The Bank of England missed its inflation target for November as prices increased at its fastest rate in five years.
The Office for National Statistics (ONS) revealed the consumer price index (CPI) rose to 3.1 per cent.
A fall in the value of the pound against the main currencies of its trading partners has led to higher import prices which has been felt by consumers.
The BoE Governor must always write a letter to the Chancellor if inflation rises above the two per cent target by more than one percentage point.
The last time inflation was too high was in February 2012 when governor Mervyn King had to send a letter to then chancellor George Osborne.
The letter will not be published until next February as the Monetary Policy Committee are meeting this week.
Vince Cable, leader of the Liberal Democrats, believes the tables should be turned and the Chancellor should write a letter to the Governor as he believes the reason why inflation has risen is due to the governments Brexit policy.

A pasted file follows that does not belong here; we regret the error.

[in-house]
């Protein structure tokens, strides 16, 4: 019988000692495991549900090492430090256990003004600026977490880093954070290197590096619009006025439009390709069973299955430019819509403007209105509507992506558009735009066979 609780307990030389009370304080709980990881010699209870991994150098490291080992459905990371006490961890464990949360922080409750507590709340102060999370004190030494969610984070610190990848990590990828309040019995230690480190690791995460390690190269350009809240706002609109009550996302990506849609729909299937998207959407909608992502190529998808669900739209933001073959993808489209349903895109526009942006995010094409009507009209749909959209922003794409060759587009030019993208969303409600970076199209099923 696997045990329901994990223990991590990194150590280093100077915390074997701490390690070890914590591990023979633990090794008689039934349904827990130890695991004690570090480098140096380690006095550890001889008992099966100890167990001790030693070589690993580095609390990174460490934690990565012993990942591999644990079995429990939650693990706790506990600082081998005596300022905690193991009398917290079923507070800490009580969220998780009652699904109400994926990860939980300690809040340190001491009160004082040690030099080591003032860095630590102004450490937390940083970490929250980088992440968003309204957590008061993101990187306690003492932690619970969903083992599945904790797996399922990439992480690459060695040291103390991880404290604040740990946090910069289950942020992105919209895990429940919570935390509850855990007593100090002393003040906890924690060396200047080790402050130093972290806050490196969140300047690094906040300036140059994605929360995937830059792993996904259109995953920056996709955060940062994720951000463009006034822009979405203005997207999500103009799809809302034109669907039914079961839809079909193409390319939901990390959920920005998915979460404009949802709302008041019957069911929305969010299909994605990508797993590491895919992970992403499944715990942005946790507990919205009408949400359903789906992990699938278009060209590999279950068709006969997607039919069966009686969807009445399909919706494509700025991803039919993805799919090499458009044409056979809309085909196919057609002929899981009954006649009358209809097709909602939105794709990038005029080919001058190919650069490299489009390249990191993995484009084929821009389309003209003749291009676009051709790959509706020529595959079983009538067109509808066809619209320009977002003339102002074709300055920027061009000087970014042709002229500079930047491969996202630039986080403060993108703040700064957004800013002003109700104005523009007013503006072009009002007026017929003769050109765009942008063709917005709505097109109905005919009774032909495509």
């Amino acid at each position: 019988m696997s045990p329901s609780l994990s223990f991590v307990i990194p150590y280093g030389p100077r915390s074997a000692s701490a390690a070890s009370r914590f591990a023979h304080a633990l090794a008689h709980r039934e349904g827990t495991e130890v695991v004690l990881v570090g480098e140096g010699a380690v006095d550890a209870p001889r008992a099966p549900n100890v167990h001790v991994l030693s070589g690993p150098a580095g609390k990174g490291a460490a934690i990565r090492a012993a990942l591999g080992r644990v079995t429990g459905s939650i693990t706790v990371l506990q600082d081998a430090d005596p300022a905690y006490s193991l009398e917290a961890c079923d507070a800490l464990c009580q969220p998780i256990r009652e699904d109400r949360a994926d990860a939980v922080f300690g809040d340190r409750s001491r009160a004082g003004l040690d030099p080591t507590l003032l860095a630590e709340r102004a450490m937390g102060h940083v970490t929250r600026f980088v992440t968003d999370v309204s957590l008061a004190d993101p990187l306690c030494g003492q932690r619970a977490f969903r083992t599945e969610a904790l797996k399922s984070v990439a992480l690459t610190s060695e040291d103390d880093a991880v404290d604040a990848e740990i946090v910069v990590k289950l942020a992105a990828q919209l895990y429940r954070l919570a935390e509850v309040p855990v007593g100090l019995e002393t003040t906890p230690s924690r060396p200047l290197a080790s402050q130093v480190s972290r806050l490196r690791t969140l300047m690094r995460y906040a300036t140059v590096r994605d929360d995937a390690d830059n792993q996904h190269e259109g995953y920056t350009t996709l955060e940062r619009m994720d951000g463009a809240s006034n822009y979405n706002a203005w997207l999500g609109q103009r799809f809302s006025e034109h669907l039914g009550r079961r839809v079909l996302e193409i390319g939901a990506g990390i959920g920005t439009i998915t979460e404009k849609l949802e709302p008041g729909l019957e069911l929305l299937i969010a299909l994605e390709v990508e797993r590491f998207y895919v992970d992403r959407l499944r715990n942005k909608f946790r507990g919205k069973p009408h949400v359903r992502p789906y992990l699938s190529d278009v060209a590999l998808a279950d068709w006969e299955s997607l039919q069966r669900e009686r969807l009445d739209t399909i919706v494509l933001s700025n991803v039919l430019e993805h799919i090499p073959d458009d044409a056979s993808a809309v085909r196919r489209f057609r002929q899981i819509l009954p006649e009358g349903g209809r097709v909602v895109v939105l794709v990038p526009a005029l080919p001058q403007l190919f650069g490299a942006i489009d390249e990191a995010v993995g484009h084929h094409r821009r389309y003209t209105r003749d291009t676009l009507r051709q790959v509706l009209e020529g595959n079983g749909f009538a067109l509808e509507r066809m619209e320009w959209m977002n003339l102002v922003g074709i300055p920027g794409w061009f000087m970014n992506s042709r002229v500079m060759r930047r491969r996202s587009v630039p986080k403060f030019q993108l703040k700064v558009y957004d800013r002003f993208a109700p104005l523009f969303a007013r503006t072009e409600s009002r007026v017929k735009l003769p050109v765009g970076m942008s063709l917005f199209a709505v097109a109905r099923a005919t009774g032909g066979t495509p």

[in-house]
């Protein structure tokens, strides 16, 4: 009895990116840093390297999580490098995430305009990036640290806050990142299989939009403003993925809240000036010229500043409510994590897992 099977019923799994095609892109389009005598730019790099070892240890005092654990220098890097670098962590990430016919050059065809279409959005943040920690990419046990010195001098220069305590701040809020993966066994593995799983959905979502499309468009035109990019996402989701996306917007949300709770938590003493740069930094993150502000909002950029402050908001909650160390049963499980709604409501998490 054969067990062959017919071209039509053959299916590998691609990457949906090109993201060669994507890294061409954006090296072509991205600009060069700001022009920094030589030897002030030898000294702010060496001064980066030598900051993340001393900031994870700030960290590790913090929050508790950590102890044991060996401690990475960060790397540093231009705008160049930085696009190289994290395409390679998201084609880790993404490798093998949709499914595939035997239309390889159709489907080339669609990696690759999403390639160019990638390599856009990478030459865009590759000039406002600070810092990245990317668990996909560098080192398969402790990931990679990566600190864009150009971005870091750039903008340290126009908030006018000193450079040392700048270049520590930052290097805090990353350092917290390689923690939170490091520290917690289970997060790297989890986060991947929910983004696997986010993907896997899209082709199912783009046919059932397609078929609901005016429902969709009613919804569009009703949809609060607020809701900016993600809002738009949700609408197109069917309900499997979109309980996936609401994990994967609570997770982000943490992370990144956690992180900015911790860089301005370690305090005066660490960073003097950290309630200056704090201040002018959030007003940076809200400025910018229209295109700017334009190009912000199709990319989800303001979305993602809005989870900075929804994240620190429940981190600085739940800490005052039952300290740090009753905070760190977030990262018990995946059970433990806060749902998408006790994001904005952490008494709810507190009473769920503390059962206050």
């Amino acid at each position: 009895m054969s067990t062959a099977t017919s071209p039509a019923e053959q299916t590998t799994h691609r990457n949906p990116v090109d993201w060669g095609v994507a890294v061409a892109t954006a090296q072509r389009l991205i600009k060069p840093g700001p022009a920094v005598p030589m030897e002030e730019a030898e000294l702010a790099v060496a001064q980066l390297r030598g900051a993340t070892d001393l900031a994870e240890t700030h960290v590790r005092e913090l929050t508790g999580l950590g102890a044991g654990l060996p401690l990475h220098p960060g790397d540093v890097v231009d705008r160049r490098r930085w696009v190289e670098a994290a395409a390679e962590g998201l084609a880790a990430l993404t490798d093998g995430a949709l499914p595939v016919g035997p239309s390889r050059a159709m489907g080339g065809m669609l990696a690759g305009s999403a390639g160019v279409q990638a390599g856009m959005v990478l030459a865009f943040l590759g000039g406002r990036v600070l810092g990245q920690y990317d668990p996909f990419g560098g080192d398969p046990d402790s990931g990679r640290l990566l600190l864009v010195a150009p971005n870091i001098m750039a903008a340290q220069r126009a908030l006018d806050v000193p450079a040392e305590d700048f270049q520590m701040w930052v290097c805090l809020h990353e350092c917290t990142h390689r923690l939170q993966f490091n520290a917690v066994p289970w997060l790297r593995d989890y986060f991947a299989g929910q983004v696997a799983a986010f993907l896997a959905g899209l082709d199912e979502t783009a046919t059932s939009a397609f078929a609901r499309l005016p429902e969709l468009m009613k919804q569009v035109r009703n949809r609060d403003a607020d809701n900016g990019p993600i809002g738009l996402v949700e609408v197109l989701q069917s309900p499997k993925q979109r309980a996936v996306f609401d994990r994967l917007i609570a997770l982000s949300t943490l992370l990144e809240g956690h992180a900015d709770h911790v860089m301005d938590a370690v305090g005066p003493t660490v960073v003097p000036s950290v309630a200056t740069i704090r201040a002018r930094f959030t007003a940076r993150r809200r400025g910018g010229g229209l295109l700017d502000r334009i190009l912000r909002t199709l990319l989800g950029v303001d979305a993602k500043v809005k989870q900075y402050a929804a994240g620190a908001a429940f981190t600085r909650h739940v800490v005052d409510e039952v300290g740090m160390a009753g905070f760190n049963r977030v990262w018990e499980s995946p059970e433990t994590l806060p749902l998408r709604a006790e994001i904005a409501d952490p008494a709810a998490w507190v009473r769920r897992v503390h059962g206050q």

He told the Financial Times: “Philip Hammond knows why inflation has risen so sharply: it is because the Government is pursuing the most extreme Brexit, which has continued to suppress the value of the pound and pushed up prices.”
Downing street has predicted inflation to decrease but acknowledges it will hit households financially especially in the run up to christmas.
Items, such as food, transport and toys are set to become more expensive.
Mel Stride, financial secretary to the Treasury, said: “Inflation is expected to fall over the coming year but I recognise families are feeling a squeeze now.”
Electricity prices also rose 11 per cent in November which put more pressure on inflation to rise as did global oil prices as an index of producer prices showed an increase in price.
Despite this, analysts expected inflation to remain at three per cent.